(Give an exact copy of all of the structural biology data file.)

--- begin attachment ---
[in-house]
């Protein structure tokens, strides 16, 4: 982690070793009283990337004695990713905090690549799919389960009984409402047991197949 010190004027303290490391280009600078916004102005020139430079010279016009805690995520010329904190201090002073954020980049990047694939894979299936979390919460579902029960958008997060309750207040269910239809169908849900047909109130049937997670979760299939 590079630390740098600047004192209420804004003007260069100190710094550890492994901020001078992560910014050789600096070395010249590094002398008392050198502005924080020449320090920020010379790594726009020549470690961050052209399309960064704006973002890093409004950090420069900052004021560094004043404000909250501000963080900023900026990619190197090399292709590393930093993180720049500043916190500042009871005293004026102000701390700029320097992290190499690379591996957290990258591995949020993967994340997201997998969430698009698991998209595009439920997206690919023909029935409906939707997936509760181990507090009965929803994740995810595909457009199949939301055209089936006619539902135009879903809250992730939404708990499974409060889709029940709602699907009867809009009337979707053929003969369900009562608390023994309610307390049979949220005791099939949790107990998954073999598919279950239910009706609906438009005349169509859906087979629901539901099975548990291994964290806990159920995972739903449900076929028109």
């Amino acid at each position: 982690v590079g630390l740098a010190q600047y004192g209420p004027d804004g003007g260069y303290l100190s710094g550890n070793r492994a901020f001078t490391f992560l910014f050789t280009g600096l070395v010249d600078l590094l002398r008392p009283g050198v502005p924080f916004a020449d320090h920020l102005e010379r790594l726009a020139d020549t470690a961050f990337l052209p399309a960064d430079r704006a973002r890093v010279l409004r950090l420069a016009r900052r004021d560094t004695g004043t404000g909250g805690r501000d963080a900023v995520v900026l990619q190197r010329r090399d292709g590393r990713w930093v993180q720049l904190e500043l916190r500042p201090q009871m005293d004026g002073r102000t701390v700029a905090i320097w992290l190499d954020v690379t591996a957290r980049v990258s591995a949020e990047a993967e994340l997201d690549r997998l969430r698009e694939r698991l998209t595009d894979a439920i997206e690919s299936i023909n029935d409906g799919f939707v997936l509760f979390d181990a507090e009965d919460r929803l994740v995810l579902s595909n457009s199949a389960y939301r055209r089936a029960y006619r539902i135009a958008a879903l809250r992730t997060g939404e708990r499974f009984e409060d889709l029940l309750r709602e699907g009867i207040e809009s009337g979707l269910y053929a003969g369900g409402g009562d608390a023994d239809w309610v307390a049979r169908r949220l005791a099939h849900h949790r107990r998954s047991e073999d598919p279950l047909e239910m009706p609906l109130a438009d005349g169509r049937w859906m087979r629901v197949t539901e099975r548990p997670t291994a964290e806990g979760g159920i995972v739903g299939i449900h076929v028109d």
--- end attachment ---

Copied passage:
[in-house]
């Protein structure tokens, strides 16, 4: 982690070793009283990337004695990713905090690549799919389960009984409402047991197949 010190004027303290490391280009600078916004102005020139430079010279016009805690995520010329904190201090002073954020980049990047694939894979299936979390919460579902029960958008997060309750207040269910239809169908849900047909109130049937997670979760299939 590079630390740098600047004192209420804004003007260069100190710094550890492994901020001078992560910014050789600096070395010249590094002398008392050198502005924080020449320090920020010379790594726009020549470690961050052209399309960064704006973002890093409004950090420069900052004021560094004043404000909250501000963080900023900026990619190197090399292709590393930093993180720049500043916190500042009871005293004026102000701390700029320097992290190499690379591996957290990258591995949020993967994340997201997998969430698009698991998209595009439920997206690919023909029935409906939707997936509760181990507090009965929803994740995810595909457009199949939301055209089936006619539902135009879903809250992730939404708990499974409060889709029940709602699907009867809009009337979707053929003969369900009562608390023994309610307390049979949220005791099939949790107990998954073999598919279950239910009706609906438009005349169509859906087979629901539901099975548990291994964290806990159920995972739903449900076929028109």
């Amino acid at each position: 982690v590079g630390l740098a010190q600047y004192g209420p004027d804004g003007g260069y303290l100190s710094g550890n070793r492994a901020f001078t490391f992560l910014f050789t280009g600096l070395v010249d600078l590094l002398r008392p009283g050198v502005p924080f916004a020449d320090h920020l102005e010379r790594l726009a020139d020549t470690a961050f990337l052209p399309a960064d430079r704006a973002r890093v010279l409004r950090l420069a016009r900052r004021d560094t004695g004043t404000g909250g805690r501000d963080a900023v995520v900026l990619q190197r010329r090399d292709g590393r990713w930093v993180q720049l904190e500043l916190r500042p201090q009871m005293d004026g002073r102000t701390v700029a905090i320097w992290l190499d954020v690379t591996a957290r980049v990258s591995a949020e990047a993967e994340l997201d690549r997998l969430r698009e694939r698991l998209t595009d894979a439920i997206e690919s299936i023909n029935d409906g799919f939707v997936l509760f979390d181990a507090e009965d919460r929803l994740v995810l579902s595909n457009s199949a389960y939301r055209r089936a029960y006619r539902i135009a958008a879903l809250r992730t997060g939404e708990r499974f009984e409060d889709l029940l309750r709602e699907g009867i207040e809009s009337g979707l269910y053929a003969g369900g409402g009562d608390a023994d239809w309610v307390a049979r169908r949220l005791a099939h849900h949790r107990r998954s047991e073999d598919p279950l047909e239910m009706p609906l109130a438009d005349g169509r049937w859906m087979r629901v197949t539901e099975r548990p997670t291994a964290e806990g979760g159920i995972v739903g299939i449900h076929v028109d």